Years back, the Boston Redevelopment Authority approved several building projects. No doubt those buildings were needed, but many of them rose quite high on ground that had been occupied by theater buildings, and so the number of useful performance spaces in the city was shrinking. Spiro joined a committee that petitioned for a law that would demand that anyone demolishing a theater must incorporate in the building's plan a theater space of similar size. And oddly enough they got their way --- or nearly. When the law came through the sausage-mill it required a space "set aside for CULTURAL USE" --- i.e., the typical political big-tent compromise.
And so not a single theater-space graces any of those buildings.

And here's mine.
I gave you a copy of my gift to the City of Boston --- a guidebook to the ninety theaters active inside the Boston City Limits. When I had prepared the text I went to The Mayor's Office of Cultural Affairs because, as a retired deadbeat living in elder housing I couldn't afford to get it printed. I was received warmly, encouraged to look into xeroxing and to submit a proposal with costs --- which I think were about $500 (a bit less than my entire monthly stipend from Social Security). I told all my friends how easy it had been, how friendly and positive my reception had been --- and then the proposal was scrapped. The budget had been spent, they said, submit it again next year, and we'll.... An actor "day-lighting" as a xerox-manager for a bank ran them off "testing the machines" or that fairly useful little booklet would never exist.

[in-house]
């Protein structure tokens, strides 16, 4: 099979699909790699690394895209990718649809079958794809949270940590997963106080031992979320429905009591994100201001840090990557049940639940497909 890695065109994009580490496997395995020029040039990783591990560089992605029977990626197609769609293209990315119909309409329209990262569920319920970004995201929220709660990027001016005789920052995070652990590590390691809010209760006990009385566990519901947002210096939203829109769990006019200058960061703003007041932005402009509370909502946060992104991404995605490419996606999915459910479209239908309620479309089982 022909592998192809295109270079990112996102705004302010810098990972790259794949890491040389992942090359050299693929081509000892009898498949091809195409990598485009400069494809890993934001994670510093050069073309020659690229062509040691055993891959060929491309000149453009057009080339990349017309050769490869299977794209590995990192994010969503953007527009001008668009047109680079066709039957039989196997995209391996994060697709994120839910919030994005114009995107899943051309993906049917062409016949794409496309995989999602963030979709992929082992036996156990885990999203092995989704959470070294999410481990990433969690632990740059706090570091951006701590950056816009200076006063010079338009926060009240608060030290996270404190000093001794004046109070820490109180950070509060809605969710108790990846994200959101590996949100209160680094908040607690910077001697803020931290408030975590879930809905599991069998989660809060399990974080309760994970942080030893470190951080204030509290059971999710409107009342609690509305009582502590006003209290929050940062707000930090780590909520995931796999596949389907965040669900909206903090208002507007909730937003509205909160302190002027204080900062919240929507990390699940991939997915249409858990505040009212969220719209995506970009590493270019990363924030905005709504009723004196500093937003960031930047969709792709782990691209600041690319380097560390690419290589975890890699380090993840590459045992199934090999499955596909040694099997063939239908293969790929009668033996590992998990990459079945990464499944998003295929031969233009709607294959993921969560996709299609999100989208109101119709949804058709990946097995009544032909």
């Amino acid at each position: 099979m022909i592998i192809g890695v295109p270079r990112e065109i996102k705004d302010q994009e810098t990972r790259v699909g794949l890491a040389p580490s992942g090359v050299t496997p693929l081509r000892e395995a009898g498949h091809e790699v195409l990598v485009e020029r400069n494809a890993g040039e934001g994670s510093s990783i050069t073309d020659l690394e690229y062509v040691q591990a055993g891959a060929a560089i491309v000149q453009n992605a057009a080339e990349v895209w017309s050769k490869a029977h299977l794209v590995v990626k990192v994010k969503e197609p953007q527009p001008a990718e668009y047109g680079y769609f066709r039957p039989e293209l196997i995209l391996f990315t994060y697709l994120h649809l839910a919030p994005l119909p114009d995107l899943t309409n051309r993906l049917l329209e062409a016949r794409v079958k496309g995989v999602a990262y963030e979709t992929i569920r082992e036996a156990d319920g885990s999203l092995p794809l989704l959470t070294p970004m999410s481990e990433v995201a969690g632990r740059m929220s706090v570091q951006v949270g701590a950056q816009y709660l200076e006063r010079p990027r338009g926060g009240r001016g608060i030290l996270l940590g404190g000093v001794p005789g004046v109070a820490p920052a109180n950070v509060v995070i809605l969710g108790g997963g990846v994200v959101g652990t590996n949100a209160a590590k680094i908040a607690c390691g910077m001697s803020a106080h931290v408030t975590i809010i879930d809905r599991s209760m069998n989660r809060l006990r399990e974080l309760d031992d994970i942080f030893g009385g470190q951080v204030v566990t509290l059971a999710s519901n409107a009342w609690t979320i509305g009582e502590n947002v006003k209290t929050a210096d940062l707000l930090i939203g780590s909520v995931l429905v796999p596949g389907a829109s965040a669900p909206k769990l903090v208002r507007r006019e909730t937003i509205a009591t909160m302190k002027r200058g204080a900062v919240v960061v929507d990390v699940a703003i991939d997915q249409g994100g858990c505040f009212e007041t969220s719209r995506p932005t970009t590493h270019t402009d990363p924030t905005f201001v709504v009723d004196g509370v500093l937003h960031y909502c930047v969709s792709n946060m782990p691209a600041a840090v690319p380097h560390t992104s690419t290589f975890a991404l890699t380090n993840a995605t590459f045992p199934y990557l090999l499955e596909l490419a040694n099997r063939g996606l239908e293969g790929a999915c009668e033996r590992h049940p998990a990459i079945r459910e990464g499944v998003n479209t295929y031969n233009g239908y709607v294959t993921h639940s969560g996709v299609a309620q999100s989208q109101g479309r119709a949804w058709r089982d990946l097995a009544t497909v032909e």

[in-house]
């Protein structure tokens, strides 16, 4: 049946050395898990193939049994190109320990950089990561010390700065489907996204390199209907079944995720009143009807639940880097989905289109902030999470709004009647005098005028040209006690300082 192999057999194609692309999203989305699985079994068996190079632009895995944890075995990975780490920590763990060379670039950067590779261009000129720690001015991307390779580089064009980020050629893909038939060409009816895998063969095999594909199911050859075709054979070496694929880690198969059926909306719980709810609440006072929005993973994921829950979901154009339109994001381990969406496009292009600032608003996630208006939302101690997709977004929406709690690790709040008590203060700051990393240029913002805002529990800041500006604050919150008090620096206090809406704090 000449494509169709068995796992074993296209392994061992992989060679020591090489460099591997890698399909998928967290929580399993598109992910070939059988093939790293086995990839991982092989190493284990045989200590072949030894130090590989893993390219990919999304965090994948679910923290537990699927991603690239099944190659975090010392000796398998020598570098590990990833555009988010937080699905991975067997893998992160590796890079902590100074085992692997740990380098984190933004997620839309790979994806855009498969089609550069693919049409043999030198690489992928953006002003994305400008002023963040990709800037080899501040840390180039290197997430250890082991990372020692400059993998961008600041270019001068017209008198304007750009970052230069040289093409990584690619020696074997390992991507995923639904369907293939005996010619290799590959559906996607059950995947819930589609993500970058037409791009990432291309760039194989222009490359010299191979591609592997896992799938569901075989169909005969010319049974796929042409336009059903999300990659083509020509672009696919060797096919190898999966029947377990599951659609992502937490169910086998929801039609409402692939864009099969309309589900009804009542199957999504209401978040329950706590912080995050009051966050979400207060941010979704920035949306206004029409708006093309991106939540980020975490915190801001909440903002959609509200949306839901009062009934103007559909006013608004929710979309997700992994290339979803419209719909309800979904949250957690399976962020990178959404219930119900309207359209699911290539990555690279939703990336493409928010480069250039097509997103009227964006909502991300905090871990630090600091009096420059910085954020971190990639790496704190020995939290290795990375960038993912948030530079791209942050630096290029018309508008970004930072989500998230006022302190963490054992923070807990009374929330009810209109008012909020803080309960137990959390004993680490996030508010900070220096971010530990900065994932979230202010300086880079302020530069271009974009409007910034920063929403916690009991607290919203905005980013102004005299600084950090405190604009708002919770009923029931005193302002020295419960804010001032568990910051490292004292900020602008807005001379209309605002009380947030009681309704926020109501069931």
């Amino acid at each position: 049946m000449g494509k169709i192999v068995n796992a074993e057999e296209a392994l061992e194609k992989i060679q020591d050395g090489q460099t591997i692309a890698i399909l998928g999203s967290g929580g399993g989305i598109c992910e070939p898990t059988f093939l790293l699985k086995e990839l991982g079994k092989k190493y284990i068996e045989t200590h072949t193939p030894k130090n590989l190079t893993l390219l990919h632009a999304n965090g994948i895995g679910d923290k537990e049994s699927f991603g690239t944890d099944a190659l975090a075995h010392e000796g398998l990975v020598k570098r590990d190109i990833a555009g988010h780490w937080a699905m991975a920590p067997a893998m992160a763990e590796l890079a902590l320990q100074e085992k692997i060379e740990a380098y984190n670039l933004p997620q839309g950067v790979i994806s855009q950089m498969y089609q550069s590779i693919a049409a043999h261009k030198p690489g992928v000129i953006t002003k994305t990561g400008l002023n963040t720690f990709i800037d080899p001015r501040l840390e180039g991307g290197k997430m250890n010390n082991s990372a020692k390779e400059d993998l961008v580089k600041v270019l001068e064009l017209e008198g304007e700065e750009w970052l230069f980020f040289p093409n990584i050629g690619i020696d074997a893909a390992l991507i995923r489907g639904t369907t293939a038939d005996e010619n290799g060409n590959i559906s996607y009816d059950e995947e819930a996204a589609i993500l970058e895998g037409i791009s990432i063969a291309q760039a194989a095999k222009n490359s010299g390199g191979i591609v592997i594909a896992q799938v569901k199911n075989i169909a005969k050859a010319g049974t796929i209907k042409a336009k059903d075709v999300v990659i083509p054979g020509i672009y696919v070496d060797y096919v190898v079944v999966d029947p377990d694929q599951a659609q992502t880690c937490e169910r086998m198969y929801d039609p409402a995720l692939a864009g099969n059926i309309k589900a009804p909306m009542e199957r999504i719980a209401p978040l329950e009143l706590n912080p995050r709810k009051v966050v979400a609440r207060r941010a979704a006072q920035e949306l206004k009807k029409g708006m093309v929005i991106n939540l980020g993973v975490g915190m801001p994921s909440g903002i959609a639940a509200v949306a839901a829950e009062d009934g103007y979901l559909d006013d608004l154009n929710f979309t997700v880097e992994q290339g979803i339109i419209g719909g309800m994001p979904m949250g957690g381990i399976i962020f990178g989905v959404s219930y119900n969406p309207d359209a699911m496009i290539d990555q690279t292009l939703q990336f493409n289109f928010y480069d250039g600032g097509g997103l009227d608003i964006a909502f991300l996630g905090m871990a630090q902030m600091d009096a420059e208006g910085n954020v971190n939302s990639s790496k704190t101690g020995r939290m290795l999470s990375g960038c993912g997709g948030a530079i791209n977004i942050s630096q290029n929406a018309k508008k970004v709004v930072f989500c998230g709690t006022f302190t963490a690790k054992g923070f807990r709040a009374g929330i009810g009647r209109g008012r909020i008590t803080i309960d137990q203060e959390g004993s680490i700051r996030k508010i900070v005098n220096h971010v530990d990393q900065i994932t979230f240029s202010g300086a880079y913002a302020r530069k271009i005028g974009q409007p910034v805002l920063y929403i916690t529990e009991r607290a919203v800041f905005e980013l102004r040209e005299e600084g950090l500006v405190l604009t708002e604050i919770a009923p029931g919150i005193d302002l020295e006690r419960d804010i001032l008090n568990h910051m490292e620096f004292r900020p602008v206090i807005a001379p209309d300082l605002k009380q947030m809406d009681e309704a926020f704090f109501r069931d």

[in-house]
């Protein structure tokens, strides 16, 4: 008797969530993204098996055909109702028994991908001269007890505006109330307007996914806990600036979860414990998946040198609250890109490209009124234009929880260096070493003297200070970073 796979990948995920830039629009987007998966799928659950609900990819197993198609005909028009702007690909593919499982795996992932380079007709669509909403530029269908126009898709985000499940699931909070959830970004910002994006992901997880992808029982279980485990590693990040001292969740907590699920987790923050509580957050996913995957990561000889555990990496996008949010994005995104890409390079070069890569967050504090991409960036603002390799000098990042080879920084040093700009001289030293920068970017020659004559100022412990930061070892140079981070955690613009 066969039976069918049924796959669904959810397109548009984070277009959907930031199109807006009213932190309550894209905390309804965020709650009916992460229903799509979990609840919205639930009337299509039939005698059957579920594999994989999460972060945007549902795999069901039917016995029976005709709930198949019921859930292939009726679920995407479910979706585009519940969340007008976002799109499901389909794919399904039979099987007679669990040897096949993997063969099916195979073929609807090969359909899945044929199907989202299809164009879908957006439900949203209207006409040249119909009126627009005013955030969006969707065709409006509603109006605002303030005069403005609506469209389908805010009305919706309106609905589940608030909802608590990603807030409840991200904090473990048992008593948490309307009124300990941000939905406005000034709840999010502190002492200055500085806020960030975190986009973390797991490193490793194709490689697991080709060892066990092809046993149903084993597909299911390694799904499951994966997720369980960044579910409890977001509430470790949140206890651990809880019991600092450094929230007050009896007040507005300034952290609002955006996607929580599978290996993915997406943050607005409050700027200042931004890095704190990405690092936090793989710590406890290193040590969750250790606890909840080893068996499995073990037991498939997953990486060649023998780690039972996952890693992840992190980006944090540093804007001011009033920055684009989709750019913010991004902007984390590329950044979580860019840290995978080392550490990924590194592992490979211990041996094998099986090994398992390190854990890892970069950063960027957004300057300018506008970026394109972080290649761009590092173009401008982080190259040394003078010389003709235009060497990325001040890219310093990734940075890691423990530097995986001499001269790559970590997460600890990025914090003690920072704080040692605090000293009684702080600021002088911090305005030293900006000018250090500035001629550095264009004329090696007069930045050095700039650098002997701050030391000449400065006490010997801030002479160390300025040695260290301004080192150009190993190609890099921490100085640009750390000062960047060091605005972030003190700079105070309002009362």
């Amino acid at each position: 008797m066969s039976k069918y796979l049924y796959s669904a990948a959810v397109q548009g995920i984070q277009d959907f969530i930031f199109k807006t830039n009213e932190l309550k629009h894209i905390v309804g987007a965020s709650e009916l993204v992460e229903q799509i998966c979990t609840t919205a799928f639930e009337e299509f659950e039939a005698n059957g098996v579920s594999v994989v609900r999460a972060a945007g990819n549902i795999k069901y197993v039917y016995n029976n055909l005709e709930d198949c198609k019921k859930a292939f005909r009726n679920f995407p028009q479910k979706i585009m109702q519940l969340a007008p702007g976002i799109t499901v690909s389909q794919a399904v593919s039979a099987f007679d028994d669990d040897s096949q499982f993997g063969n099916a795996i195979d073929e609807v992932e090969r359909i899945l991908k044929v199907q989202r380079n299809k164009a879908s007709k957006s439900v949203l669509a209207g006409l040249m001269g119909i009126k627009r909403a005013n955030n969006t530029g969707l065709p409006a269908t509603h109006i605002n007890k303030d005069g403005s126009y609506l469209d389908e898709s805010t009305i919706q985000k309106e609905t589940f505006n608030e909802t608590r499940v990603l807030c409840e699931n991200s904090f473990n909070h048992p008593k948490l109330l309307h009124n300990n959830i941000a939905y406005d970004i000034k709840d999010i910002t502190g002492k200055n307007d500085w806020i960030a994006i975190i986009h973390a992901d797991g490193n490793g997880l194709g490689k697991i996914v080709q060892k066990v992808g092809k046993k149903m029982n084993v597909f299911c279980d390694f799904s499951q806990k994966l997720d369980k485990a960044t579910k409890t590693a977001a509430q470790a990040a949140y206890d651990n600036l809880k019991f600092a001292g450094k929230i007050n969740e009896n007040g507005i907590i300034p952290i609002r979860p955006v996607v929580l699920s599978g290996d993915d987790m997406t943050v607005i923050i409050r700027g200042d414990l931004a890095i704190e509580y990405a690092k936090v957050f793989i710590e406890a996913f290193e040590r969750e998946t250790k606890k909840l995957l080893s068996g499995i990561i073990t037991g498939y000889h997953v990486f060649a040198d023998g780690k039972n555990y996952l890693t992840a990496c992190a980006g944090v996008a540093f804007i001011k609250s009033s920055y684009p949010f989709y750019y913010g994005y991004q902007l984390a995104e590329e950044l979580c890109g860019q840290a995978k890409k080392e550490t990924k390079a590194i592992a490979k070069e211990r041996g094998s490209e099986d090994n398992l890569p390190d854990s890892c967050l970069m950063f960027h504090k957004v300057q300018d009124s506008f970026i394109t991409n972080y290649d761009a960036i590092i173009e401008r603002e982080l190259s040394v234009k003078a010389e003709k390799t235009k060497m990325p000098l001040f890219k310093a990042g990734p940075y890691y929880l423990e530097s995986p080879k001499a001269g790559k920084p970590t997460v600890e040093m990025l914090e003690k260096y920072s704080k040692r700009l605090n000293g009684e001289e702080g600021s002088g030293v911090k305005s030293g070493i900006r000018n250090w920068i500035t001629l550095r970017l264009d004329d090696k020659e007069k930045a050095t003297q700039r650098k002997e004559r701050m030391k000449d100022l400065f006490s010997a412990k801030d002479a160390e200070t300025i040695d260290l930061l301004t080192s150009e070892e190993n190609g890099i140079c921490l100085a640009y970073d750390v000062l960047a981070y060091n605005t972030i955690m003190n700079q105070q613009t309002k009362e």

I am not saying the Cultural Affairs budget wasn't well-spent, just as I understand that a City Councilor must concern himself with the Entire City, not just its theatres. But if you'd like us to care about you, give us some evidence that you care about us. You'd be surprised how eagerly grateful theater people can be for a little personal attention.

In my letter (reproduced below) I suggested you'd get the attention of a lot of people if you showed up at some theatres to make that "Please turn off all cell-phones, beepers, things that make noise" speech and maybe add a few sentences about yourself and your commitment to Theater. Jeff Poulos thinks that, rather than you asking them, they should ask you --- and if you just sit and wait for them to call, they never will.
So, this is what I can do:
I'll e-mail every theater group in Boston suggesting They invite You to introduce yourself to their audience.
But why don't you, to demonstrate Your commitment, tell me the borders of your constituency, so I don't bug people who couldn't vote for you anyway.
IF you want to try it at all, that is.

And my offer of space in The Mirror to outline your Boston Theater Program is genuine as well.

Until I know more about you, Mike, that's all I can offer.
In any case, as we say back stage, Break a leg!